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  10. I like it that you are not obsessively organized like some mom blogs I have seen. No spread sheet, no rigid checklist. This blog is written by a real mom for real moms!

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    1. Well thank you, Lulu! I think I can be obsessive about some things. But flexibility is really important to me too.

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  11. i am awful at meal planning! this was really helpful :)

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  12. Okay, I confess-I am one of those "obsessively organized blog moms", but only out of necessity-if I had it my way, nothing in my life would be planned ;). However, I have a full time job, 4 highschool/college kids and my downs syndrome sister living at home, direct children's ministries at church, and have recently started a non profit organization, so needless to say, I HAD to find a way to streamline many day-to-day chores. Menu planning & grocery shopping were taking me most of the day on saturdays, or not getting done, which then forced us to eat out way too often.

    I made a list of all our favorite meals along with 8 new dishes to try. I then divided those into categories (beef,chicken,soups,salads, sandwiches,etc). Once that was done, I organized those into 8 wks of menus. Each week we do 1 beef/pork dish, 2 chicken/turkey dishes, 1 soup, 1 salad, 1 sandwich, & 1 pasta dish. I made master grocery lists for each weeks meals & standard items, along with spaces to add anything else we may need that week. I laminated the menus & corresponding grocery lists(Walmart carries relatively inexpensive self stick laminating sheets) & put each on separate snap together rings & keep them & a dry erase marker on a hook inside the pantry door. The grocery lists are separated by categories, and on Saturday mornings, my two oldest girls & I go out for breakfast and then grocery shopping. We each take separate carts and our lists and meet back at the front of the store when we're finished to check out. Most weeks it takes less than half an hour in the store. While we're gone, my hubby & son clean out the refrigerator & pantry, and the two younger girls put the groceries away and switch the menu on the refrigerator when we get home. I rarely ever use coupons because I just don't have the time.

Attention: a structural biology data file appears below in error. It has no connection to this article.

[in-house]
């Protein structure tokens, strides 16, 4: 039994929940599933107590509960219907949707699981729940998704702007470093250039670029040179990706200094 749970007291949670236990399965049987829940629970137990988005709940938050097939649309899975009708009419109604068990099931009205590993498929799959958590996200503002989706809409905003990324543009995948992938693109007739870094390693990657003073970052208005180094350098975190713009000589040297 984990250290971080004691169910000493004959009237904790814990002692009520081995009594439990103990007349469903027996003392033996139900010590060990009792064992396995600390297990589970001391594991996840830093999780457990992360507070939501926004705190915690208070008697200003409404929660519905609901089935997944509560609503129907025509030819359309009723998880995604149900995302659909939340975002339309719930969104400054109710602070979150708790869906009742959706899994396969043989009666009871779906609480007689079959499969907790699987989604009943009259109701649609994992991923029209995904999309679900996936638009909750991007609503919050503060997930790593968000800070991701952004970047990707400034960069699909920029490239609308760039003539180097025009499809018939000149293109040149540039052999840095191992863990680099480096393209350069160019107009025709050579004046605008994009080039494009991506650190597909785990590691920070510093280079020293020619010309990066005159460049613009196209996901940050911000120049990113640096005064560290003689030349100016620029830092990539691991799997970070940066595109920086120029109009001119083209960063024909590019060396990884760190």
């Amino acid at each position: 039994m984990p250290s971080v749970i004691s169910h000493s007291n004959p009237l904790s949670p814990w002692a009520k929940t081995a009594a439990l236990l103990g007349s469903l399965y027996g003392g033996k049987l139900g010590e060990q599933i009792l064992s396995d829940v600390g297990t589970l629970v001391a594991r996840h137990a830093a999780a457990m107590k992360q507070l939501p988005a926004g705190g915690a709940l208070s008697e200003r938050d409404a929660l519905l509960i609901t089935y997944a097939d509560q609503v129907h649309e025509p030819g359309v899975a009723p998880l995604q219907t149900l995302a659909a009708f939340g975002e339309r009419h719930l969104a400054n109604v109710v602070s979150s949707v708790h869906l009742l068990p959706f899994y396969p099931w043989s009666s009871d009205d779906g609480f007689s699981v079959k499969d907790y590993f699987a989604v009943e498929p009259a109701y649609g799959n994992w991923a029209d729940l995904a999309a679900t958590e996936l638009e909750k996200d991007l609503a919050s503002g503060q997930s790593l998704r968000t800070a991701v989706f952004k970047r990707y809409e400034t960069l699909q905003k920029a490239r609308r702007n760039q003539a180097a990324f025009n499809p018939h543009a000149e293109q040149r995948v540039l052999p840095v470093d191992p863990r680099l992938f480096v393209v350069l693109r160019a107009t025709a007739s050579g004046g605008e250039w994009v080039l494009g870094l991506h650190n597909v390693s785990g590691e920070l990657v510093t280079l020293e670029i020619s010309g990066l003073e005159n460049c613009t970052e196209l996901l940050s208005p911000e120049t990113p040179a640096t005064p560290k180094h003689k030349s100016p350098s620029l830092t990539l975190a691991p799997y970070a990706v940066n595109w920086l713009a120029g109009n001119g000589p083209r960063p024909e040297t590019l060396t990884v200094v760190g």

I know this probably sounds difficult, and it initially did take most of a saturday to put together the menus & lists, but I only have to do it once every two months now, and as we try new dishes and find things we like, we're adding them to the lists, so I have to do them less & less frequently. Also, with the menu for the week on the fridge, the kids know what's for dinner & can get it started before I get home from work. We usually do sandwiches or salad on Wednesdays since we have church, and I usually reserve the more difficult/time consuming meals for the weekends. The ladies at our church also try to get together once a month to share recipes & cook meals together that we can divide up & put in the freezer to have on hand for nights when other things come up, or to share with a friend who may be sick, grieving or recovering.

    Pam




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    1. Hi Pam!
      My favorite part? That you and your girls go out for girl time before the grocery shopping. How sweet and well earned!
      Thank you for commenting. There's a lot of good stuff to chew on.
      I LOVE the laminated lists! Might have to do that soon.
      nancy